Animation and Anime

AICN Anime-CLAMP Double Feature, Akira Toriyama's Cow!, The Girl Who Leapt Though Time Theatre Run...

Published at: May 5, 2008, 8:40 a.m. CST by scottgreen

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Manga Spotlight: Cowa! By Akira Toriyama To be released by VIZ Media July 1, 2008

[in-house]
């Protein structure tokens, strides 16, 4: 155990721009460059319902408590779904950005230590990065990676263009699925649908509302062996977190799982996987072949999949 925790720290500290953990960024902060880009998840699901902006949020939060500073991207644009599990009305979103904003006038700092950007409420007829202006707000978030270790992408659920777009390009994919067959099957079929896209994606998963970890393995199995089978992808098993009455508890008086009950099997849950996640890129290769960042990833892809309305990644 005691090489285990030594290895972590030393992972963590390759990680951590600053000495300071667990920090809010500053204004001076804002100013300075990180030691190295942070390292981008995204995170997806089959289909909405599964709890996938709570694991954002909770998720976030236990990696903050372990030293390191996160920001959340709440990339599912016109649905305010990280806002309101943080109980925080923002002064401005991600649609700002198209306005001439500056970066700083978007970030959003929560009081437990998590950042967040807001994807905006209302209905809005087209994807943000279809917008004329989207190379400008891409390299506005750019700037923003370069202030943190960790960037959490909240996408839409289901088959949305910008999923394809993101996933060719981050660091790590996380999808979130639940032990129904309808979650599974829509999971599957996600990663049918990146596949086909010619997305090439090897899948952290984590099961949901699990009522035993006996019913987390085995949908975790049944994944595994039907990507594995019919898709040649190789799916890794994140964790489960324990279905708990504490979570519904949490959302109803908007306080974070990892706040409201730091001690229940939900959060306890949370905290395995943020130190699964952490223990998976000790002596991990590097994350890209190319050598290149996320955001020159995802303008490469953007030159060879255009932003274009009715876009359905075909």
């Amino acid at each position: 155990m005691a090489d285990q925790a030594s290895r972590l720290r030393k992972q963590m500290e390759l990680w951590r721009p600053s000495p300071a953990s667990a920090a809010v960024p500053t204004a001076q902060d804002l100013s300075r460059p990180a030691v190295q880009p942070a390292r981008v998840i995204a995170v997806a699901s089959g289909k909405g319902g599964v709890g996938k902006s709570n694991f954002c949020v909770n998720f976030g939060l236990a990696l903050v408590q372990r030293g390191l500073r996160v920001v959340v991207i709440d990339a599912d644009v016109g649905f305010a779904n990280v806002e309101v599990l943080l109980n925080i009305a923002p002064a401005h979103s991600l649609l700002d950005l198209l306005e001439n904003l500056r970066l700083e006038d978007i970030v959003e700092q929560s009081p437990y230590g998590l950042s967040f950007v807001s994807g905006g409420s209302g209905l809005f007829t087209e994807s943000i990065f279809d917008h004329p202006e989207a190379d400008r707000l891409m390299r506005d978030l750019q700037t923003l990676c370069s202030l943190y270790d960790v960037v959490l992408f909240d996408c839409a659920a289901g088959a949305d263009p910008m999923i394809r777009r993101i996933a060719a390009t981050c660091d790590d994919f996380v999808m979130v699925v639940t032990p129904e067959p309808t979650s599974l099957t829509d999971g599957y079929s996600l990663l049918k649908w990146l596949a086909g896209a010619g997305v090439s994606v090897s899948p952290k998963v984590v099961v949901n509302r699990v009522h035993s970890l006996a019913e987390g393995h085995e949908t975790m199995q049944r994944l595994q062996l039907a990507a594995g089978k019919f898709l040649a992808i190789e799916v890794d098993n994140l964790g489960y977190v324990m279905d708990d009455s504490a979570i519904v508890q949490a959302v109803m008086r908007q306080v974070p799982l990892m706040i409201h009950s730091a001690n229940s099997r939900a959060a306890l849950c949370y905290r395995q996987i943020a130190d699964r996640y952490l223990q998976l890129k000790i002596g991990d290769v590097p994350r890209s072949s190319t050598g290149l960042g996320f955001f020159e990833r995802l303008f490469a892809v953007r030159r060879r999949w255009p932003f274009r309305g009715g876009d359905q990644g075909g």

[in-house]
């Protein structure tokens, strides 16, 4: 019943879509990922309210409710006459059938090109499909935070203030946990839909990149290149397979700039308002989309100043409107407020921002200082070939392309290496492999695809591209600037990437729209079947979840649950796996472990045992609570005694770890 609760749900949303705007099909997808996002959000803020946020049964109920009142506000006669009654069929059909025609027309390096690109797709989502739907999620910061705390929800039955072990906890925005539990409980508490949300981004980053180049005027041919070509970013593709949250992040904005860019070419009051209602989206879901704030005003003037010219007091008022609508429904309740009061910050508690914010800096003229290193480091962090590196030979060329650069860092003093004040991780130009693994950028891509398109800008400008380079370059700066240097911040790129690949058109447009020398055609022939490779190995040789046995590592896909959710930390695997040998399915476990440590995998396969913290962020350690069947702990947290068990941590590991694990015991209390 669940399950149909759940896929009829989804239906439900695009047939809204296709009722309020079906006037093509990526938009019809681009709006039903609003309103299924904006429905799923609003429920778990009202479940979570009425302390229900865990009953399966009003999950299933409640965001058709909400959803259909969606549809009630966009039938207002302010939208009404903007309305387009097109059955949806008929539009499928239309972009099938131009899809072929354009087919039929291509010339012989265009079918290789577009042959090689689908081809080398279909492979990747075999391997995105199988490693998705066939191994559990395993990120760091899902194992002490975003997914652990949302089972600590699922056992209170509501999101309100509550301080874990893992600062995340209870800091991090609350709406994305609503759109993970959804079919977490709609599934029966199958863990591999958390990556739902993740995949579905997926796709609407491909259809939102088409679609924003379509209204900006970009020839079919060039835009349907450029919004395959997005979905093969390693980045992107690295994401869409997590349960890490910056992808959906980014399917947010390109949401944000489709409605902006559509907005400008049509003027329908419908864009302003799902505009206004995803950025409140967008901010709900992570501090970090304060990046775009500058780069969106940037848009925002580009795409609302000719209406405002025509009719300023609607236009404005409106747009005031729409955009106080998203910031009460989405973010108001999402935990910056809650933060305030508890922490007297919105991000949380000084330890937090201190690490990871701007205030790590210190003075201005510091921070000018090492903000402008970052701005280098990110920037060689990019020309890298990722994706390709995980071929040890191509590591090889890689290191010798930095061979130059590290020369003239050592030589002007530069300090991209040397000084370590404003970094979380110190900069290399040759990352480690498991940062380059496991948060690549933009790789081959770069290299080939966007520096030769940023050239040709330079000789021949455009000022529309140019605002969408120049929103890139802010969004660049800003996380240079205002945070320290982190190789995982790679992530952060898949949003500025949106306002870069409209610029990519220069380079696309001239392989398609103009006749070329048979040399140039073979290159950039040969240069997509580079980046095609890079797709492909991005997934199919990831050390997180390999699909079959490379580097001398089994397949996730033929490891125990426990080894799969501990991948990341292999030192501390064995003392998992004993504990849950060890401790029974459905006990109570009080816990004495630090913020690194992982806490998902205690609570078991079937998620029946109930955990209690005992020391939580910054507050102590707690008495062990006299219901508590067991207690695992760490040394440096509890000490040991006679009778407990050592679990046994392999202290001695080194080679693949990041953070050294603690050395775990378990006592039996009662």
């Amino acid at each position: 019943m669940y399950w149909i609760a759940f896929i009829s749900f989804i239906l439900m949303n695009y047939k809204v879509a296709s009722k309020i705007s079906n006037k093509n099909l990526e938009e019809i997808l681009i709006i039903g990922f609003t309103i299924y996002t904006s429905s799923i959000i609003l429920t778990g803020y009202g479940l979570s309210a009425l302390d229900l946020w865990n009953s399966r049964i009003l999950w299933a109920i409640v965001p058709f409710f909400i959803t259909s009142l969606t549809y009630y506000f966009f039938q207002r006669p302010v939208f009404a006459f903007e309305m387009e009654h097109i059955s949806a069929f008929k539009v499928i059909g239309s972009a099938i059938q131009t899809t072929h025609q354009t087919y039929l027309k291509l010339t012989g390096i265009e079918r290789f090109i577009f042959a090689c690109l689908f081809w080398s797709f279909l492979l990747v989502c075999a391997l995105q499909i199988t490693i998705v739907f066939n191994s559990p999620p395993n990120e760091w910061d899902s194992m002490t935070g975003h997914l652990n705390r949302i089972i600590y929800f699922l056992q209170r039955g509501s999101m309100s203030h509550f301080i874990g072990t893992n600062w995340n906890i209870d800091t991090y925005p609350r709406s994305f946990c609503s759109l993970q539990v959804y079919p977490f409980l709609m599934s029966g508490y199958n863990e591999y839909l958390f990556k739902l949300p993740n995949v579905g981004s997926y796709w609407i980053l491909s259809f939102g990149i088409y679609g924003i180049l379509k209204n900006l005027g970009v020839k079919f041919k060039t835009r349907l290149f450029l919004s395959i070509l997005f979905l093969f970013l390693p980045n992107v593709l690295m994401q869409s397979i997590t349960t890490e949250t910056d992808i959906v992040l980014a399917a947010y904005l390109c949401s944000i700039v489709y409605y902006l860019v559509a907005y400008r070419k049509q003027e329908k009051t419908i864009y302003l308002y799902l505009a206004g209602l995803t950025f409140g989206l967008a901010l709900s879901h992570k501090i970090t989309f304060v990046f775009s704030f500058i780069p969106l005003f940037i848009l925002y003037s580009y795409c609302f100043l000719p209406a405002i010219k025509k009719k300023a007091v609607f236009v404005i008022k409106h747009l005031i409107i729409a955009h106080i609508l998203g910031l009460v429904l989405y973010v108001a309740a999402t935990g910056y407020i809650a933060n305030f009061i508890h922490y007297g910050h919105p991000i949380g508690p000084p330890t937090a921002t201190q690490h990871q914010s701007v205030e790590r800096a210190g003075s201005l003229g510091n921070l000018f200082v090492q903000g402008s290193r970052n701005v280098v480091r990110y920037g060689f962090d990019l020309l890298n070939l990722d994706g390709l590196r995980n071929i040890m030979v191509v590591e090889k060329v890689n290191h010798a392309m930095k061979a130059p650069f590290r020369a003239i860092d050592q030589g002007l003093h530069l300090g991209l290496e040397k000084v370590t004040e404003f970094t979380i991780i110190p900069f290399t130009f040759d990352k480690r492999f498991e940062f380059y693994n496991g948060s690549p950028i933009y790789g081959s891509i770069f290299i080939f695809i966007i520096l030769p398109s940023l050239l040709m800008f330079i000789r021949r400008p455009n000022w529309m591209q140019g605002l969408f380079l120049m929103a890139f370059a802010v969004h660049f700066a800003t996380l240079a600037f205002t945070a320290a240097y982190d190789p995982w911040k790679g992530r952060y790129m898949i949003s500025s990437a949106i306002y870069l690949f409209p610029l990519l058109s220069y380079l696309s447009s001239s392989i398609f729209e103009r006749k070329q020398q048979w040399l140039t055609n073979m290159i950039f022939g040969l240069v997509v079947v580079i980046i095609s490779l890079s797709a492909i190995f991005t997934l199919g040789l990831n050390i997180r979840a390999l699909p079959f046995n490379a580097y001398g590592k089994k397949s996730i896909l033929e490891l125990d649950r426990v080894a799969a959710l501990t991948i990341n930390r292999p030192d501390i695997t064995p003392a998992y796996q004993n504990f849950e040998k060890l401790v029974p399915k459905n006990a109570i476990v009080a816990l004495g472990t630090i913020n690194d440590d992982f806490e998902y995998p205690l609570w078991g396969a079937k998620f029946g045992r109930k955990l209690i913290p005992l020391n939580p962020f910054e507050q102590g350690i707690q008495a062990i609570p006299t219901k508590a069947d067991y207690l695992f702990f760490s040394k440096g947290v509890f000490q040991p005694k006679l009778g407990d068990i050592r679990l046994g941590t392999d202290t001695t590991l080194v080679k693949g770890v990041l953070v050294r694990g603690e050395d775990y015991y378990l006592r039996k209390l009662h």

While Cowa! is far from meritless, its moment might have passed. In 1997, it was the first of Akira Toriyama's manga to run a complete volume since concluding Dragon Ball (Dragon Ball Z was called Dragon Ball in its Japanese manga run.) When Dragon Ball had heat and the nature of post DBZ Toriyama works were not overly familiar, Cowa! represented a prospect that was quite intriguing. In 2008 even if North American readers haven't had access to many of Toriyama's short, goofy post-Dragon Ball works, they've received a representative sample in Sand Land. Between the diminishment of the name "Akira Toriyama" as Dragon Ball's popularity has at least in part receded, and a prior representative sample on the book shelf, Cowa! is not as attractive as it might have once been. Toyiama's volume length works from his post Dragon Ball period, including Sand Land, Cowa! and Kajika seem to try to recapture the magic of early Dragon Ball, in which a young hero quested through a wondrous world, unbound by the long form tournament structure of serial fight manga. Cowa! in particular grafts Dragon Ball's notion of an odd, fearless young hero with Dr. Slump's premise of a strange community. Its lead Paifu is a cherubic little monster, who is half vampire, half were-koala. The vampire half is the side that usually manifests, with Paifu appearing as a rosy cheeked, shirtless mini Lugosi. Like Goku's transformation in Dragon Ball, when Paifu is confronted with a cross, the little guy turns into a raging, not quite hulking, fanged koala person. The earlier part of the manga is weighed more towards the Dr. Slump side of the formula; with Paifu and his ghost buddy Jose Rodriguez literally farting around. A representative of the shaggy dog jokes consists of Paifu's shapely Morticia Adams mother sending her son to pick up a watermelon, Paifu pocketing the money, stealing a watermelon, giving the stolen water melon to a sad sack human kid, convincing Jose to disguise himself as a melon, until finally, Jose's farting gives away the ruse. The majority of Cowa! is structured around Paifu, Jose, Paifu's "rival" Arpon and renegade Sumo/presumed murderer Maru-Yama's quest across the land to retrieve medicine manufacted by the Witch of Horned-Owl Mountain as a cure for the village's outbreak of Monster Flu. In Toriyama tradition, the journey is punctuated by just about anything that the author and/or the audience might find interesting. Even if the story is structured around a goal, it is paced for chapters in which it can unapologetically indulge in its juvenile fascinations: stopping for beetles, beating on aggressive low lives, helping a Bruce Lee doppelganger. When creators like Naruto's Masashi Kishimoto or One Piece's Eiichiro Oda credit Toriyama as an influence, they are generally referring to the wonder of seeing Dragon Ball's Goku act out the famous Journey to the West epic, fighting dinosaurs one chapter, mummies the next, martial arts assassins and Native Americans in the next. In theory, Cowa!'s sort of short, condensed work should have been perfect for this king of strange adventure. The off beat, but iconic look of Toriyama's monsters and miscreants has a contagiously fun charm. However, Toyimama does not seem to be over his Dragon Ball exhaustion. The ridiculousness is more forced than the natural ease demonstrated in Dr. Slump or the pre-Z part of Dragon Ball, as if he was pressuring himself to recapture his pre-wary youth. The convolutions of these stories do not need to make sense, but they do need proper comedic pacing. Instead, Cowa! latches Dragon Ball-lite action onto meandering jokes. The results might interest the Toriyama faithful, but otherwise, Dr. Slump or maybe the VIZBig re-compilations of Dragon Ball are more satisfying choices.